MS-DOS turned 30 today. I am old enough to remember when the popular saying was “Don’t trust anyone over 30” and although people are still fighting over who actually said that (Jerry Rubin or Jack Weinberg) it hardly matters. 30 is only a milestone until you’re 40. On the other hand, 1981 was a milestone year for me. I arrived in Hartford, CT from Seattle, WA a few days before DOS was born and I started working for Peat Marwick Mitchell & Co a few days after. I met my best friend, my barber and the woman who would eventually become my wife in the first hour of that first day of work. Perhaps leaving Seattle, just as Microsoft was learning to stand upright wasn’t the best career move I ever made, but I like the way my life has gone on the east coast. Suffice it to say, DOS, Microsoft and I have managed to share some time together.
What I stop and think about as DOS turns 30, is how less than five years out of college, a career path opened up for me that didn’t exist when I was a student. I was given the opportunity to learn something new that would form the basis for the remainder of my career (and I hadn’t yet reached the untrustworthy age of 30). All I had to do to get on that bandwagon was to learn something new. The scary thing about DOS’ 30th, isn’t that I remember DOS during its infancy, it’s that so many people my age ignored DOS and the PC it supported. I met a man two days ago, only slightly older than me who says he has never had a computer. I know many people who have computers but who understand them less well than they understand their DVR. I recently sat in a meeting at our local high school, where the administration was defending their decision to drop a basic computer skills class they had offered. It seems the State of CT dropped its meager 0.5 credit in technology graduation requirement, and the school can no longer justify retaining the only teacher they had who was certified to teach that class.
There are so many things wrong with that last run-on sentence that I get spun-up reading it as I try to make it shorter. How can anyone in state government think that exposure to technology shouldn’t be required? How could they ever have thought that 0.5 credit hours was enough exposure? How could there only be one teacher in 2011 who is certified to teach an Introduction to Technology class? Worse yet – at least for someone like myself who works in this industry – is that the course that they canceled was a review of Microsoft Office!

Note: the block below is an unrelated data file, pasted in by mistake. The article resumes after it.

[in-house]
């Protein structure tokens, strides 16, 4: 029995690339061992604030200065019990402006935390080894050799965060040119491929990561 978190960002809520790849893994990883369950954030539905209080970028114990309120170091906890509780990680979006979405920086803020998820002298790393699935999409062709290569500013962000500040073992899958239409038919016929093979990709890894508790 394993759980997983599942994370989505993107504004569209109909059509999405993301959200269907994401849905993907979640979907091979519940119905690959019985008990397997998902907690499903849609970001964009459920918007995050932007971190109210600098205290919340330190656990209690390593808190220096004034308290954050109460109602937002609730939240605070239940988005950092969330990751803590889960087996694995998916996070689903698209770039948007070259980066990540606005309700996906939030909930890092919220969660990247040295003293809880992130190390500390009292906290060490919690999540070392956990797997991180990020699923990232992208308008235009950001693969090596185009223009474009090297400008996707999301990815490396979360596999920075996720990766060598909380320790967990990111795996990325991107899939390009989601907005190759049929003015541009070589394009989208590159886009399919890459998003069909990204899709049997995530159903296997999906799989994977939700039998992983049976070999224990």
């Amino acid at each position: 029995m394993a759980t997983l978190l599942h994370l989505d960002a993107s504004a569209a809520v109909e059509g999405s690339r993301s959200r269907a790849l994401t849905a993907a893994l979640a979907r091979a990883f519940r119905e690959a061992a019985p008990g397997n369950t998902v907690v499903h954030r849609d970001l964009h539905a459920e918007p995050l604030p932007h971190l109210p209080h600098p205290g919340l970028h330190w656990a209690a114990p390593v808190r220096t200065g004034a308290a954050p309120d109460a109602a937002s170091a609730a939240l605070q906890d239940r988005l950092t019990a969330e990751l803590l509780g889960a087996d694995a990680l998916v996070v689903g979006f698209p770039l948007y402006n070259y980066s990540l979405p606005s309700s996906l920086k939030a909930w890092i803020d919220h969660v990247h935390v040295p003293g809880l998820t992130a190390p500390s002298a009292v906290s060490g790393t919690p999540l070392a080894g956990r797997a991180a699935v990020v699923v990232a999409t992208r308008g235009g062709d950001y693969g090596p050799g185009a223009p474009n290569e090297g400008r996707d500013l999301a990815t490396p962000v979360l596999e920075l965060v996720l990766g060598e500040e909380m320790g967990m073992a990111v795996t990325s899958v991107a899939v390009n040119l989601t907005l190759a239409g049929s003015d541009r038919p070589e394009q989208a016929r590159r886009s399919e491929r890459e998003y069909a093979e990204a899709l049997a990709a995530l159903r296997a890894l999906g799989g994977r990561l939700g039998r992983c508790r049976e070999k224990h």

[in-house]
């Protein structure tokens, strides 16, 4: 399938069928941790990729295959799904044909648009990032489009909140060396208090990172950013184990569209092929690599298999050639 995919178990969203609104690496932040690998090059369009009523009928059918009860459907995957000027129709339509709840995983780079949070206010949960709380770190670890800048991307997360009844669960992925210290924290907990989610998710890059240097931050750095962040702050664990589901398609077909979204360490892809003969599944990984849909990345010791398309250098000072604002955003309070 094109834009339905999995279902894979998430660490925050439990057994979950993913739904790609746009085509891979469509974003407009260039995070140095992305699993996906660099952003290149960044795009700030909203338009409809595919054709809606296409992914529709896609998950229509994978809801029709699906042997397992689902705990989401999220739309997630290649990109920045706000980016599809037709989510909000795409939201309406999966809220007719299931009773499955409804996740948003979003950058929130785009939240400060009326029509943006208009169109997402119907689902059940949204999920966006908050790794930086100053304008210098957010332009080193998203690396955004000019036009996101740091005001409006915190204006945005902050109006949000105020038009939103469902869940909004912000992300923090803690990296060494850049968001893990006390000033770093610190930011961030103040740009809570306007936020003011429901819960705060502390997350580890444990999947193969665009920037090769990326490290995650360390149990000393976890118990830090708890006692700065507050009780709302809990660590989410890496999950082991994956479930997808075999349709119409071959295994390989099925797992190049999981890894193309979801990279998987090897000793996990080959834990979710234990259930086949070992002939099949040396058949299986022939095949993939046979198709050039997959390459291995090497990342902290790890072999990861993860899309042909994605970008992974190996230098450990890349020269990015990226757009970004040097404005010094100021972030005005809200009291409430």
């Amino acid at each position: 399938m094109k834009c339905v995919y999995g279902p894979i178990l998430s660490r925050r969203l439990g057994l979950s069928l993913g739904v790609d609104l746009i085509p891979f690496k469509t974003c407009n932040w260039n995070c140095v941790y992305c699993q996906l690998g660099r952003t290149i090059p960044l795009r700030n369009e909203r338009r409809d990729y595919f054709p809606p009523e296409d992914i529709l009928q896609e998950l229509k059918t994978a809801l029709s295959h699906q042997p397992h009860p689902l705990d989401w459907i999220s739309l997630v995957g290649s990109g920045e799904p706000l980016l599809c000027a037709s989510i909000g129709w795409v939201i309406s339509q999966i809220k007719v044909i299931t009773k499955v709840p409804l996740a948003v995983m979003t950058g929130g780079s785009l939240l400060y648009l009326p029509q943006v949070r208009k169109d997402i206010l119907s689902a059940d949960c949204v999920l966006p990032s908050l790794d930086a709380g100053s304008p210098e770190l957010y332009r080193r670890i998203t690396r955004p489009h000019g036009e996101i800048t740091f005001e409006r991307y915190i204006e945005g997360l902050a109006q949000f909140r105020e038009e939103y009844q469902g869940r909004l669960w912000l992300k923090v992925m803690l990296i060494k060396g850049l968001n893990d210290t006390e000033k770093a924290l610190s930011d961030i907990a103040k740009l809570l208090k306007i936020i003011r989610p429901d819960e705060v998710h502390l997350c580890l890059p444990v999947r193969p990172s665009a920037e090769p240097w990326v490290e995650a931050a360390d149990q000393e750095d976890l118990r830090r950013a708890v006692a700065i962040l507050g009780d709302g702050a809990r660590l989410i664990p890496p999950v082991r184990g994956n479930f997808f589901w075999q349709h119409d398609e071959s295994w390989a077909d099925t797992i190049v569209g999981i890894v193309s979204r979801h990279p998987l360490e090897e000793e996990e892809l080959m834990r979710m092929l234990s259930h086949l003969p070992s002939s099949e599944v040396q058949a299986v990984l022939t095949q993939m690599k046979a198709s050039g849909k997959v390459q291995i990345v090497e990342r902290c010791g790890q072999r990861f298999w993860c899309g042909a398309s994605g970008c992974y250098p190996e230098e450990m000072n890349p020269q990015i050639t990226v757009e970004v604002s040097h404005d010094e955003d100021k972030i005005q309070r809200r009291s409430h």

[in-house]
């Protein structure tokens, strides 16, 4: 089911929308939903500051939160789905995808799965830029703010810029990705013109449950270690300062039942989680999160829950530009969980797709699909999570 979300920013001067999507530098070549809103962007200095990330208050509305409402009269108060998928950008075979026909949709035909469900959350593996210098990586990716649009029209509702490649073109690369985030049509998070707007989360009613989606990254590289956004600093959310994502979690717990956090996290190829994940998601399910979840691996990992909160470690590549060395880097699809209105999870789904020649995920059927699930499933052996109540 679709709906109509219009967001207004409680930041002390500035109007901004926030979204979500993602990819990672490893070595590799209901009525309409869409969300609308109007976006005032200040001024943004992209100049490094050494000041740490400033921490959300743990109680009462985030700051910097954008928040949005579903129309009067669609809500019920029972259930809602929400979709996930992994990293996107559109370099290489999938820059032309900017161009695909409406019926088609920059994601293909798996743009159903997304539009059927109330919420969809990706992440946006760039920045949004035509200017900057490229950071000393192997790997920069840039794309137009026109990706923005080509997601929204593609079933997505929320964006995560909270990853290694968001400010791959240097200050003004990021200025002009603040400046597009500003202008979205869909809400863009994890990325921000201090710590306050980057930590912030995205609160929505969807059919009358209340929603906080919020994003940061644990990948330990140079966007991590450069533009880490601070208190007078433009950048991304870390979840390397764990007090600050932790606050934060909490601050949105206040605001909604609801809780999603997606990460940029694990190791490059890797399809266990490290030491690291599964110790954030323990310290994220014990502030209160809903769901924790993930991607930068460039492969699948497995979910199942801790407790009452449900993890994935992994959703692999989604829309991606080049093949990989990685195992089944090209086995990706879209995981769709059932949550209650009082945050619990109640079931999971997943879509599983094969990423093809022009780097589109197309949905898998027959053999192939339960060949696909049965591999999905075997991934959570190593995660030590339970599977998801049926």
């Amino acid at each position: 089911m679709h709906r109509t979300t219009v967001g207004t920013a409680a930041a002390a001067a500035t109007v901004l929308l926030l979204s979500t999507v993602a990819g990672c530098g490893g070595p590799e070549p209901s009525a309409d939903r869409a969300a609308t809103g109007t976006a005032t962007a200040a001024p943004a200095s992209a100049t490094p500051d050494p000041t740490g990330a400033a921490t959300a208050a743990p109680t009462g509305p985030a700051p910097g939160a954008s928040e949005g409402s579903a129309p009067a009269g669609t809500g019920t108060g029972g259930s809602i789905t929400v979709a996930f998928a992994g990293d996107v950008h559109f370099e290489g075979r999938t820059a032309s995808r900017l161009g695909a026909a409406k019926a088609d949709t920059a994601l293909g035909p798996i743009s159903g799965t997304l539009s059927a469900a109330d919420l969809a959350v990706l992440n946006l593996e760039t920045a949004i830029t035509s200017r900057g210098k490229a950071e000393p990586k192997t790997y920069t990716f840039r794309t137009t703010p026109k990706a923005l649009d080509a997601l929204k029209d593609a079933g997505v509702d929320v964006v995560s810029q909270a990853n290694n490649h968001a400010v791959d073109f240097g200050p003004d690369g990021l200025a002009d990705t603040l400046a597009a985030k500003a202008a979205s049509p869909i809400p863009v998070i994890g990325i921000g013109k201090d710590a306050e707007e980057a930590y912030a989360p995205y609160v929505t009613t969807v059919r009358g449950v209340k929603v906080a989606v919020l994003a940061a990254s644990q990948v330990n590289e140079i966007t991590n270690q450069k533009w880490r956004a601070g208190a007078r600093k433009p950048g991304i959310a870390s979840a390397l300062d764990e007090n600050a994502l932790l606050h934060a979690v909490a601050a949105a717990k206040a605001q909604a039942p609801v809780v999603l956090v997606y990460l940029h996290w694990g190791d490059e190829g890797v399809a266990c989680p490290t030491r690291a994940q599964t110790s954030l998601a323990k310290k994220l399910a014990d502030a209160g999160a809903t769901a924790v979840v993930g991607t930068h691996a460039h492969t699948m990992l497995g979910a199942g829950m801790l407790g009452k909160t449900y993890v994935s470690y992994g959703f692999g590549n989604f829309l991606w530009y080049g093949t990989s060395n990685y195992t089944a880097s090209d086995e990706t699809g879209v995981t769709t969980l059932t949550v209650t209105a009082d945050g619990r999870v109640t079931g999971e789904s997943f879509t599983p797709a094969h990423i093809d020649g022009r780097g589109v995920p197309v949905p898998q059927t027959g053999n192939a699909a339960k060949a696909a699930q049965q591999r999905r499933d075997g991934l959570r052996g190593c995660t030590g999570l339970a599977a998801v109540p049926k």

I took my first computer science course in summer school between 8th and 9th grade. We wrote exactly 2 programs: an algorithm to calculate the Square Root of a number and a program that called that algorithm as a function. The rest of the six weeks was spent learning about input, output, storage, communication, bits, bytes, and binary and hexadecimal math. Consider for yourself, how many of those concepts from more than 30 years ago, remain relevant in computer science today. That we would substitute a primer on a Word Processor and Baby’s First Spreadsheet as being equivalent to that summer school course is laughable.
Even worse than all of that, why is there no outrage over this decision? Are the parents in this town so unaware of technology to not see its impact on EVERY career? Are the students so impressed with their own ability to navigate Facebook and their Xbox that they feel they don’t need formal instruction? Is everybody happy being the user of technology, confident that in the future every technical thing will be as easy to use as their iPhone? Doesn’t anyone want to learn how to program their iPhone? Sigh… I am learning how to program my iPhone. When I think back on my summer school class, I was one of three students out of an eventual graduating class of 750+ that took that course. We were nerds, we remained nerds in high school and I would guess we all have nerdy careers. Maybe it’s only us nerds who are wishing DOS a happy 30th today and lamenting the fact that very few of our neighbors can even make a connection between the IBM PC and the technology they rely upon today. It is today, as it always has been, their loss. Happy Birthday DOS!